When Joann and Mike Cone’s three sons were younger, the couple were looking for a weekend retreat not far from their Houston home that would feel like a real getaway, with lots of things to keep the boys busy.

Joann wanted something with hills, bluebonnet fields and farmland where the family could grow while her sons became husbands, fathers and grandfathers. The couple had a farm in East Texas, where they both come from, but it wasn’t what Joann wanted for her family in the long term.

Some days she would drive down the back roads of Washington County looking for “For Sale” signs without completing her checklist until she found a 450-acre piece of land with a late 19th-century house.

That was in 1988, and the property they now call Heritage Hill Farm has grown to include three small artificial lakes and fishing piers, a former donkey stable that has been converted into a guest house, and a newer seven-suite guest house that also has one Sleeping room for seven more people. Just in time for the first wedding that could be celebrated there, an old tractor barn was converted into a party barn.

“We wanted to know what the boys are doing and who they are with, and the farm offered everything they wanted to do,” Joann said. “We had a farm in East Texas when they were little, and their friends wanted to come with us every weekend. It gave them a place to get out of town. They all played sports, so the Hill Country was too far away and Colorado wasn’t a place to go every weekend.”

When the Cones, now in their 80s, bought the Brenham estate, their sons – Scott, now 62; Marks, 60; and Chris, 55 – were in college and often brought friends with them. The Cone boys are now married and have eight children together, ranging in age from 22 to 32. The next generation has begun, with a great-grandchild and a second on the way.

That spring, the fields around the Cones’ estate were bursting with brightly colored bluebonnets and Indian paintbrushes over Easter weekend, when 24 members of the family gathered for dinner, a raucous egg hunt and a day of family celebrations.

Between the four generations of the Cone family, someone is on the property almost every weekend. Joann and Mike go there a few weekends a month when in Houston, but they also like to escape the Texas summer heat by going to Vermont, where they’ve also had a vacation home for about 25 years.

Of the three Cone sons, Mark is the planner involved in the property. He is a physician and CEO of Privia Health, the management company of Privia Medical Group, the medical practice where he still treats patients as a gynecologist. He has always been interested in architecture and Joann remembers that when he was still living at home, whenever he wanted to rearrange the furniture in his room, he first drew a schematic floor plan.

Mike, Scott and Mark all went to Texas A&M, and Chris went to the University of Texas, so football weekends were also a time to meet up at the farm. Scott and Chris both work in the oil and gas industry.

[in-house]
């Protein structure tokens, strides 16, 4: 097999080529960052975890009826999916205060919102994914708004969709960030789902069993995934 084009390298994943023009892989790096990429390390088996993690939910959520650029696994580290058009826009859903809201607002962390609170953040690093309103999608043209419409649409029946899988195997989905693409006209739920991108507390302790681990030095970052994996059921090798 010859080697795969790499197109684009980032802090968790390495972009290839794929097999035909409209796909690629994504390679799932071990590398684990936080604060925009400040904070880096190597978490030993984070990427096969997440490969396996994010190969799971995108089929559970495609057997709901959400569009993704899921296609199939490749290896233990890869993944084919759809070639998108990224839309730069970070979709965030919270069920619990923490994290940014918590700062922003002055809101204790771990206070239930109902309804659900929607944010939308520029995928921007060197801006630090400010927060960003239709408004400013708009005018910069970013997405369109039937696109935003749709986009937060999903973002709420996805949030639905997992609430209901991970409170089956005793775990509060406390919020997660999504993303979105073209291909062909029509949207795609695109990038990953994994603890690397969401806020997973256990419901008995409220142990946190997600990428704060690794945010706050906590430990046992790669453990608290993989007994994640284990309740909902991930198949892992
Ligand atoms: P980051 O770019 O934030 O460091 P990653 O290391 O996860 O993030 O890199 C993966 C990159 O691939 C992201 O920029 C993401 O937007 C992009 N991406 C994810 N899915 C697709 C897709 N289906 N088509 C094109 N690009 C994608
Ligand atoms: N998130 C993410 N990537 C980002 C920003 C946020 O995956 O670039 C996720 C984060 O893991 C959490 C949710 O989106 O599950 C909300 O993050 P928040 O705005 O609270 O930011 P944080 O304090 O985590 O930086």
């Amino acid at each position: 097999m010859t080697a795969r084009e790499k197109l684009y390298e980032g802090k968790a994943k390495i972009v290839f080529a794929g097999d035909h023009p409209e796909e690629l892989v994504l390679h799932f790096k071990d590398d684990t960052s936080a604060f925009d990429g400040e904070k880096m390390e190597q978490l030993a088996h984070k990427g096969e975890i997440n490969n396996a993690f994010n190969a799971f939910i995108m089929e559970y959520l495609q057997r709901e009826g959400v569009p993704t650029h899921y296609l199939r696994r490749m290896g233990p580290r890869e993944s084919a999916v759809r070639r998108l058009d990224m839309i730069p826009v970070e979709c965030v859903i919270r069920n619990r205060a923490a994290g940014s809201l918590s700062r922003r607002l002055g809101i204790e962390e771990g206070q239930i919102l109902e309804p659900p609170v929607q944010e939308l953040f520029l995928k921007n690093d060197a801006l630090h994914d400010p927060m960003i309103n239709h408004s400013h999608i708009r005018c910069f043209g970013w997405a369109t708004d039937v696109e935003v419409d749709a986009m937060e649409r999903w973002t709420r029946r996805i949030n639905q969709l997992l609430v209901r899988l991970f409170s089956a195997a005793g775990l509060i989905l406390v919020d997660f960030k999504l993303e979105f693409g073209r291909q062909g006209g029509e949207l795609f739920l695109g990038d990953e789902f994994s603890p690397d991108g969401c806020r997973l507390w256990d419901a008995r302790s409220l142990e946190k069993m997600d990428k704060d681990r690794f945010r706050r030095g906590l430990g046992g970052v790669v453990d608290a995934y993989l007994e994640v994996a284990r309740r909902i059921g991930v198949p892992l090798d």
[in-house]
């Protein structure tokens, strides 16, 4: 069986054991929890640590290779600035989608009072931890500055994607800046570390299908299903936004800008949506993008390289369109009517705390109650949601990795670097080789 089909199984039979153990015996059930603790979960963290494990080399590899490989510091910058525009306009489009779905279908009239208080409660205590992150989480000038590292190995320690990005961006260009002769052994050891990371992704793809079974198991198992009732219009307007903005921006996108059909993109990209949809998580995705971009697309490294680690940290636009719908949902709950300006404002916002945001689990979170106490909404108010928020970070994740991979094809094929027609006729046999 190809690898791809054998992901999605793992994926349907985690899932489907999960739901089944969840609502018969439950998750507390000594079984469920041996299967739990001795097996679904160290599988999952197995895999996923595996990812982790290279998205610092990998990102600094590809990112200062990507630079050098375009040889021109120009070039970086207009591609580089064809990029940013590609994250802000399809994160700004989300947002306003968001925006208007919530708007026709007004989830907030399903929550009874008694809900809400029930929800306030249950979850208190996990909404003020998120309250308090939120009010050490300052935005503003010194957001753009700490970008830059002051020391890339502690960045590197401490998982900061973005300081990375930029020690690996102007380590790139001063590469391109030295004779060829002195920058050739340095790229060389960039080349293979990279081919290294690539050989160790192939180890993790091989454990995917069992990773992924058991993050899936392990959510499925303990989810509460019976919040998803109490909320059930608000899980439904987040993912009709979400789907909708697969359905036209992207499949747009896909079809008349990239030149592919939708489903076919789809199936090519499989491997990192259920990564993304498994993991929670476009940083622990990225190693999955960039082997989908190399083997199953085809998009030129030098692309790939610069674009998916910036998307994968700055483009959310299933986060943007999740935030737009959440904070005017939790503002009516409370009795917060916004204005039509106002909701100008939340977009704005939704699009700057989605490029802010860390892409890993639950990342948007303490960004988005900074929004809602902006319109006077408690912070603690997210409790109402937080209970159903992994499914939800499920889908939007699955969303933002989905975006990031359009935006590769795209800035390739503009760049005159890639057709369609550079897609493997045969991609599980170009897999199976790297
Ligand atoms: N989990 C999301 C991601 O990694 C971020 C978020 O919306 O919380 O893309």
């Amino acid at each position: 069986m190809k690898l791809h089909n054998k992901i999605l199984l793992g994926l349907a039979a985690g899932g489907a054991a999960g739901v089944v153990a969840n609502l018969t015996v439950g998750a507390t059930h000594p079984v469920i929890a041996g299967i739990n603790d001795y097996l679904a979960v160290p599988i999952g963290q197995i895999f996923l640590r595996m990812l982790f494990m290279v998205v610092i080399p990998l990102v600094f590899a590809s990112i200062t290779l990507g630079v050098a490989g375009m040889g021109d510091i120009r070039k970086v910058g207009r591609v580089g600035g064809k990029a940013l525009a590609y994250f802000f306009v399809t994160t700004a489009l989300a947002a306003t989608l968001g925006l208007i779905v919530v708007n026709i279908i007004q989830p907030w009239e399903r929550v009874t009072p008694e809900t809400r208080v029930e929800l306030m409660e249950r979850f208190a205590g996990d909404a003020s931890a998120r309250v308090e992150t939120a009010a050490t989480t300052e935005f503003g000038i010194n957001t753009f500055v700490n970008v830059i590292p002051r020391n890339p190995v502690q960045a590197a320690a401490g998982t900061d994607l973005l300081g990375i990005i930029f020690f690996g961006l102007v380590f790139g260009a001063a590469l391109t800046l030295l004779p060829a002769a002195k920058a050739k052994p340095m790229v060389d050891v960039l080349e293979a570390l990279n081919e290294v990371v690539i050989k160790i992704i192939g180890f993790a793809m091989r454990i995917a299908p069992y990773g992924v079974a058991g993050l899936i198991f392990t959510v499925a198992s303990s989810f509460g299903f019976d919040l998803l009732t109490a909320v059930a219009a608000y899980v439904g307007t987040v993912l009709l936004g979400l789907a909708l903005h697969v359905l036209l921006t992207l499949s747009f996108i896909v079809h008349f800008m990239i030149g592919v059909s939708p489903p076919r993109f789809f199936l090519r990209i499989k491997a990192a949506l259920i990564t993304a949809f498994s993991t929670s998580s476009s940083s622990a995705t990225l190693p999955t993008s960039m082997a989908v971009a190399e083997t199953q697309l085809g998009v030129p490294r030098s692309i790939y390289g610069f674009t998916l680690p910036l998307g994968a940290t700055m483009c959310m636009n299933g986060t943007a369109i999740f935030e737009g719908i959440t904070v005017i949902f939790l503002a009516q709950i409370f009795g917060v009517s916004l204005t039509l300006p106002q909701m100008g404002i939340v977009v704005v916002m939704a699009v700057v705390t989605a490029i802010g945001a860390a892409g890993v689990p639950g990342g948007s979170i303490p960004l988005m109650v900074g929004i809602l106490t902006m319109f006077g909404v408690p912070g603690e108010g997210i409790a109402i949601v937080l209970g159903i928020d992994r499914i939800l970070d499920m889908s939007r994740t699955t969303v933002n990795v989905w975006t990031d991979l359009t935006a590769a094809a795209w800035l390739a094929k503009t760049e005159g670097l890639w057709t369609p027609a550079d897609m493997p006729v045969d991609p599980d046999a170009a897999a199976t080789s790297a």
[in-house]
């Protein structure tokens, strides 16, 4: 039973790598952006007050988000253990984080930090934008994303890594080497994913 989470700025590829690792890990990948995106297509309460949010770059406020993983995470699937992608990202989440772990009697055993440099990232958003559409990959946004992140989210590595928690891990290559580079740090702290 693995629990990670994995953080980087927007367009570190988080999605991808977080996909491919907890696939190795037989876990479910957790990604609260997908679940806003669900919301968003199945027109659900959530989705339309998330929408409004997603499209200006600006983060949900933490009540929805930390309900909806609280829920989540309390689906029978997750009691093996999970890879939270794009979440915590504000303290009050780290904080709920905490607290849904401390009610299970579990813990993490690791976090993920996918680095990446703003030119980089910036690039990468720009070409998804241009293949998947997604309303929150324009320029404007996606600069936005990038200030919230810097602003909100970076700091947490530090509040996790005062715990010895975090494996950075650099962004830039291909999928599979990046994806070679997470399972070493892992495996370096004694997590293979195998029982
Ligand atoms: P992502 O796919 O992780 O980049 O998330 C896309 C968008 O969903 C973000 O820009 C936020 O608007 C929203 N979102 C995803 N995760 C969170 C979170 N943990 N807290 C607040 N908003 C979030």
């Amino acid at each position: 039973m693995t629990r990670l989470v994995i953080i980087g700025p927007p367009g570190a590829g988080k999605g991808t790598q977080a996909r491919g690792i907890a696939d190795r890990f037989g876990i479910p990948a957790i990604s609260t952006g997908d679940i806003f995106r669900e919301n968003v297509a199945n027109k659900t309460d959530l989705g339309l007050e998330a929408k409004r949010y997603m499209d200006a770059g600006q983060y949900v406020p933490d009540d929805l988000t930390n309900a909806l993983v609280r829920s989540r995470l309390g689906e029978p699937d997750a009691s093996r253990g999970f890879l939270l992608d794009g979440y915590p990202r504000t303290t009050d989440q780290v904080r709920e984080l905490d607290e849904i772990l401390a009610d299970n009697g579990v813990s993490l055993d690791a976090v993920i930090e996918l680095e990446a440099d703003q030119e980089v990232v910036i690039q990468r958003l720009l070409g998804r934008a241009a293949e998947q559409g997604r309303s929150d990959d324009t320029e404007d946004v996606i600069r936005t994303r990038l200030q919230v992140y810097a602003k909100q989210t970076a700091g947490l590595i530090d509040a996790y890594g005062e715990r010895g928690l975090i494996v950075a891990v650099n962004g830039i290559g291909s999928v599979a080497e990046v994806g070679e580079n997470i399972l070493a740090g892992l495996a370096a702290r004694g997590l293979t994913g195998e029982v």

Joann walks out the front door of her historic 19th Century home and shakes her head once more as she looks at the empty catch and release trap Mike set for the armadillos digging up their begonias and other newly planted flowers in the garden .

“You know, we haven’t caught an armadillo in 10 years. They dig up all my flowers and then just laugh at us,” she said.

When the Cones bought the property some 35 years ago, she promised the previous owner she wouldn’t tear down the original home, so they added a larger kitchen and a larger master bedroom suite at the back.

The land was part of Stephen F. Austin’s original land grant that he used to bring the first European settlers — a group historically known as the “Ancient Three Hundreds” — to Texas, Joann said. The historic home on the site was likely built by a family of German immigrants who lived there for many years.

Later on there was more work on the donkey stable converted into a guest house and as the family grew it became difficult for everyone to stay there at the same time. Mark and his brothers toyed with a variety of ideas, including buying other homes nearby.

“I thought, ‘What if we built something… that would fit everyone?'” said Mark, and from that came the newest guest house, with seven boutique-hotel-like guest suites, a bunk room that sleeps an additional seven and a large shared living space so they can all hang out and eat together.

Completed in 2017, the three brothers shared the cost and set up a family trust so everyone in the family always has the right to use it. They even have an online calendar where they can book weeks or weekends that they want to use. They worked with architect Bat Oggero of Sullivan, Henry, Oggero and Associates, builder Arlen Thielemann of Thielemann Construction in Brenham, and Houston interior designer Tami Owen of design firm Owen Group, a former cardiac nurse who began a design career 20 years ago.

“When we come, there is almost always someone there. People can come and go as they please. They can come over the weekend or for dinner or lunch or just sit around the fire pit,” Mark said. “During COVID it was a magnet for the whole family. When the whole country went into lockdown it was a great place for us.”

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